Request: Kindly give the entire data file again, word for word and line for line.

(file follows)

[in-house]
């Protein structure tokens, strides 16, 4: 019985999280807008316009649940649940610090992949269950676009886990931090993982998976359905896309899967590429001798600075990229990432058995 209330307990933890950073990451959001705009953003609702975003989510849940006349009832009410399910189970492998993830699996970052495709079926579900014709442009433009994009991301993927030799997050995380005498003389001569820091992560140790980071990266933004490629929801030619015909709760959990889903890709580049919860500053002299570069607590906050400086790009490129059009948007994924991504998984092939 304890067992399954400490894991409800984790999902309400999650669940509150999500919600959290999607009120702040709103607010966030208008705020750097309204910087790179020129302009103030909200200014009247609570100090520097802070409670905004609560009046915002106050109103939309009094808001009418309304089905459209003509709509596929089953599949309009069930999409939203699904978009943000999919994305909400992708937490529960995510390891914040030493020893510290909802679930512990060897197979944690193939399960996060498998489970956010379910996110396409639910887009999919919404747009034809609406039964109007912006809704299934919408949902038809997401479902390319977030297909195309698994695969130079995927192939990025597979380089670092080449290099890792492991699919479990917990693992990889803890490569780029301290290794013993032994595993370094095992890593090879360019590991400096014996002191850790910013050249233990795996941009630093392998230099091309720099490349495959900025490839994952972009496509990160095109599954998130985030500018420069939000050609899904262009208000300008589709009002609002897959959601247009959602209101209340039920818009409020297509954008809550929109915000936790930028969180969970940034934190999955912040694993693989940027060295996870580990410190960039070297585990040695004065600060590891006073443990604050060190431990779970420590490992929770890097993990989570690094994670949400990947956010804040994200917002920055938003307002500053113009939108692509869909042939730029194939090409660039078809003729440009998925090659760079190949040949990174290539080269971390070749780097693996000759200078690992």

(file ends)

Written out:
[in-house]
């Protein structure tokens, strides 16, 4: 019985999280807008316009649940649940610090992949269950676009886990931090993982998976359905896309899967590429001798600075990229990432058995 209330307990933890950073990451959001705009953003609702975003989510849940006349009832009410399910189970492998993830699996970052495709079926579900014709442009433009994009991301993927030799997050995380005498003389001569820091992560140790980071990266933004490629929801030619015909709760959990889903890709580049919860500053002299570069607590906050400086790009490129059009948007994924991504998984092939 304890067992399954400490894991409800984790999902309400999650669940509150999500919600959290999607009120702040709103607010966030208008705020750097309204910087790179020129302009103030909200200014009247609570100090520097802070409670905004609560009046915002106050109103939309009094808001009418309304089905459209003509709509596929089953599949309009069930999409939203699904978009943000999919994305909400992708937490529960995510390891914040030493020893510290909802679930512990060897197979944690193939399960996060498998489970956010379910996110396409639910887009999919919404747009034809609406039964109007912006809704299934919408949902038809997401479902390319977030297909195309698994695969130079995927192939990025597979380089670092080449290099890792492991699919479990917990693992990889803890490569780029301290290794013993032994595993370094095992890593090879360019590991400096014996002191850790910013050249233990795996941009630093392998230099091309720099490349495959900025490839994952972009496509990160095109599954998130985030500018420069939000050609899904262009208000300008589709009002609002897959959601247009959602209101209340039920818009409020297509954008809550929109915000936790930028969180969970940034934190999955912040694993693989940027060295996870580990410190960039070297585990040695004065600060590891006073443990604050060190431990779970420590490992929770890097993990989570690094994670949400990947956010804040994200917002920055938003307002500053113009939108692509869909042939730029194939090409660039078809003729440009998925090659760079190949040949990174290539080269971390070749780097693996000759200078690992």